Managing the transition to adulthood

Doing it your way

A young man standing beside a life size self portraitThere are many things to deal with if you are a young person between the ages of 14 to 25 with multi-sensory impairments. Like everyone, you want to have fun and try new things – but there’s a lot to think about and important decisions to make.

We want to help you with this. We know that as a teenager or young adult you want to be yourself, become more independent and follow your dreams.

The move from being a child at school to taking your place in the adult world is often called 'the transition process'. There is a lot to think about: 'Where will I live?' 'Do I want to continue learning?' 'Do I want to work?' 'What would I be good at?'

Watch a video of Pippa talking about the support she receives, and her hopes for the future:

Watch other videos filmed at Sense weekend for young people which focused on transition.

Getting a result

In April 2013, Sense received funding from the Department for Education, to undertake a two year project, as part of the VCS National Prospectus Grants Programme, which focuses on improving outcomes for children, young people and families.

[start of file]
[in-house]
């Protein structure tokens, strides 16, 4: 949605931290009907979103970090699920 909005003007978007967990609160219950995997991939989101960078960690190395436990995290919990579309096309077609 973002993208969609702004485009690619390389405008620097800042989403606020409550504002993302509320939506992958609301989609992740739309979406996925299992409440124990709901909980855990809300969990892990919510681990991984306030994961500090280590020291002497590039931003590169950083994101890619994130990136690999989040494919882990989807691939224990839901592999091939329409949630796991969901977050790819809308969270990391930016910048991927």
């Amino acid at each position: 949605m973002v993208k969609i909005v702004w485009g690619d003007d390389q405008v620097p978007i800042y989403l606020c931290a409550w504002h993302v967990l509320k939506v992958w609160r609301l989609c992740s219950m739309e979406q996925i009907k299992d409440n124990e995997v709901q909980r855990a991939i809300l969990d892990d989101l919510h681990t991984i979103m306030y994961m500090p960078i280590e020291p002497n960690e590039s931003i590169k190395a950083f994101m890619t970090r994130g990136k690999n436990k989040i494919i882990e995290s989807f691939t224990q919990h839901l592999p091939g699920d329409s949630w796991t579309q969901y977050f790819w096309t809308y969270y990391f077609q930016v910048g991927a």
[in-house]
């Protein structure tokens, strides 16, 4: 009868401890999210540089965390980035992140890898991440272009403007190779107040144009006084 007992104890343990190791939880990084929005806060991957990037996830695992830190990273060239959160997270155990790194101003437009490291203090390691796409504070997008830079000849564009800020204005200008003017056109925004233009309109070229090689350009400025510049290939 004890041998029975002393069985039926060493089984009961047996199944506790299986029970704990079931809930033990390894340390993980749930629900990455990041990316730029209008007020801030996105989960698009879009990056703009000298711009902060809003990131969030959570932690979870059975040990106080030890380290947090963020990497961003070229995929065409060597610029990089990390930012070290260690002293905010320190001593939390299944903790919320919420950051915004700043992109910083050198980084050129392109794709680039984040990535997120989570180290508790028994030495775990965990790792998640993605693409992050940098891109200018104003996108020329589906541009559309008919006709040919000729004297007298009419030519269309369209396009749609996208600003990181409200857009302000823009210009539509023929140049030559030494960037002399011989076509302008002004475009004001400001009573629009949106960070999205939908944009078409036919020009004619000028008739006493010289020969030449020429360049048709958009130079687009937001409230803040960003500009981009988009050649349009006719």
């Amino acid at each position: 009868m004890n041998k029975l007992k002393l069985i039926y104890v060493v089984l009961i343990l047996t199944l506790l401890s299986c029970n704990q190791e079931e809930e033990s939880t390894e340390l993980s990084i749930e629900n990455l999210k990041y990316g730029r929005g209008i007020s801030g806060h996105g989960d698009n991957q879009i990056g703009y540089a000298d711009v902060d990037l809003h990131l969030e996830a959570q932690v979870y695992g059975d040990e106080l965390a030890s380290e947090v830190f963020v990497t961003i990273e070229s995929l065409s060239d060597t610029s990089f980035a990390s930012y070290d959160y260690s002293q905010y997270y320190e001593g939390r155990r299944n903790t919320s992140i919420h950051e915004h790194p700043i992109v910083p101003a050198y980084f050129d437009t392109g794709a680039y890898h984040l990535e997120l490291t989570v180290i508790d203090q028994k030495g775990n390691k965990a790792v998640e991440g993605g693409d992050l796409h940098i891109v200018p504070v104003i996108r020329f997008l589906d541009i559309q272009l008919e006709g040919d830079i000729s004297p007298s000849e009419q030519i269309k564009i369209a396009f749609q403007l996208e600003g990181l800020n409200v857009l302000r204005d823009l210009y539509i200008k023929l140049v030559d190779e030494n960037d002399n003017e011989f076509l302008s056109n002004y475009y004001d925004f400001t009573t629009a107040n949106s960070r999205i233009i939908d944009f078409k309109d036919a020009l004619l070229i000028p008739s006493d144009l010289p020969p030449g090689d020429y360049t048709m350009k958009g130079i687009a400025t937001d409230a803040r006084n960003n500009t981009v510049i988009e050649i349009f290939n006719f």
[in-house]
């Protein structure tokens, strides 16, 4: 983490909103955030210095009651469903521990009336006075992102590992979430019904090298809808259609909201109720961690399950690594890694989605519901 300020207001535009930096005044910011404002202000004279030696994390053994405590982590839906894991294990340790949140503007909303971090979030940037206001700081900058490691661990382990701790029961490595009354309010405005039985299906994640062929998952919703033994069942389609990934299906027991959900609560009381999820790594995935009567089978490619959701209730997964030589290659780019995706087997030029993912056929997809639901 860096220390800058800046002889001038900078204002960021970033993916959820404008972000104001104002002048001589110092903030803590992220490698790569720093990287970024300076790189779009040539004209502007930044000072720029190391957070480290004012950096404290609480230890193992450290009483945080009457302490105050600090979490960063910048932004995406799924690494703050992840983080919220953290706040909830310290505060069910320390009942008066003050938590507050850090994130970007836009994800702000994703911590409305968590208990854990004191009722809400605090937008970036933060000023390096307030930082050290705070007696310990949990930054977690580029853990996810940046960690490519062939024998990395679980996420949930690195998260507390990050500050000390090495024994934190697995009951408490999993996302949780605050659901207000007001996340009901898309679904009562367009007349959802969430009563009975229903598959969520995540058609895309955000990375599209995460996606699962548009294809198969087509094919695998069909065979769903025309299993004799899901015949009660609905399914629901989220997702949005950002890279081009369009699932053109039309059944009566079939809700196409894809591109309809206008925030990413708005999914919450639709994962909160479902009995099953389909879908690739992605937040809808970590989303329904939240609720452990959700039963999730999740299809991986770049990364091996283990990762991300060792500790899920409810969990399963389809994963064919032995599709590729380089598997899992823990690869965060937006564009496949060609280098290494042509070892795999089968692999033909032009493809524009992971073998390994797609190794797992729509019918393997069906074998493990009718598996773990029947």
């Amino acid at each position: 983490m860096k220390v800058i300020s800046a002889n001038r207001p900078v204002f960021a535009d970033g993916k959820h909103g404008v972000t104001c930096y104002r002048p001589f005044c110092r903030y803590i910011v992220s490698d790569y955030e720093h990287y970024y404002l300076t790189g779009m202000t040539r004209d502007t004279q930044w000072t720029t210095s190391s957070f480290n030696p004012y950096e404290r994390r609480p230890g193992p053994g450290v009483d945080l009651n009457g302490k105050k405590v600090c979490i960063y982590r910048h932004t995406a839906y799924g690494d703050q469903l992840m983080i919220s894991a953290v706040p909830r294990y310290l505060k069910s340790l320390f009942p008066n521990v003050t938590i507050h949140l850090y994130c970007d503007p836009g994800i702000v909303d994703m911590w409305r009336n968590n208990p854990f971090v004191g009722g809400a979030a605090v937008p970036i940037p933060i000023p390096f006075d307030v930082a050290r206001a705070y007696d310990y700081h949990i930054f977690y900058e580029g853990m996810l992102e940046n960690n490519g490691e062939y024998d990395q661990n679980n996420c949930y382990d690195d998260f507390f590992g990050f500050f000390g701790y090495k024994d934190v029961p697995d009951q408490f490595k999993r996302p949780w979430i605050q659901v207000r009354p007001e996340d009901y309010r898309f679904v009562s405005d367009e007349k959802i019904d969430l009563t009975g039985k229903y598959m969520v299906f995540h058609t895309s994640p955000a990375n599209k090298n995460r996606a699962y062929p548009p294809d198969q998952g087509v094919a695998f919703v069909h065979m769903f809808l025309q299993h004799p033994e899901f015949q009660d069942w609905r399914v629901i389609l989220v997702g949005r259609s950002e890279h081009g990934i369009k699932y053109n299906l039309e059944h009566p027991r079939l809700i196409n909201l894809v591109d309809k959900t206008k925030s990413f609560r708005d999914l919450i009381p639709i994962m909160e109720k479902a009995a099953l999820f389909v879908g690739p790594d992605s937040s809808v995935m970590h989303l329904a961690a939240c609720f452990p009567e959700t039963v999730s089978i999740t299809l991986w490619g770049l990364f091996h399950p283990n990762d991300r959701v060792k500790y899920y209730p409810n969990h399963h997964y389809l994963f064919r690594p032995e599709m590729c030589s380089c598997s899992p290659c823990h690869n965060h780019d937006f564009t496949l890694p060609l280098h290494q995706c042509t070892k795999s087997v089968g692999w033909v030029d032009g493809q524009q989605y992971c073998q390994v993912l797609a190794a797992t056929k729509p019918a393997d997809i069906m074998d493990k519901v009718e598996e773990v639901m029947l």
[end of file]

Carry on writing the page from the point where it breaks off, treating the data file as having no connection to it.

The aim of the project was to develop good practice materials to support young people with multi-sensory impairment (MSI) to make the transition to adult life. In addition, the project was able to respond to recent legislative changes planned in the Children & Families Act.

By building on Sense Children’s Specialist Services’ existing work with young people from 14-19 to include those between 20 and 25, the project reached a wider age range of young people in an innovative way. Two groups of young people with MSI were recruited from two different areas of the country – one city (West Midlands) and one more rural (East of England). They were supported by a specialist project team to explore issues related to adulthood and their own personal circumstances, both as a group and individually.

The ideas and comments of the young people informed a group of interested family members and professionals from education, health and social care. Their focus was on planning and service delivery for young people with MSI.

Getting a Result information pack coverThrough this work, the team was able to produce a series of tools. These include:

It is hoped that these tools will also provide inspiration and examples of best practice to those supporting young people with MSI who are preparing for adulthood.

The Project Team will shortly be publishing a series of personal stories and a project review report to share their learning and findings.

Getting a Result resources

First published: Wednesday 8 January 2014
Updated: Monday 10 July 2017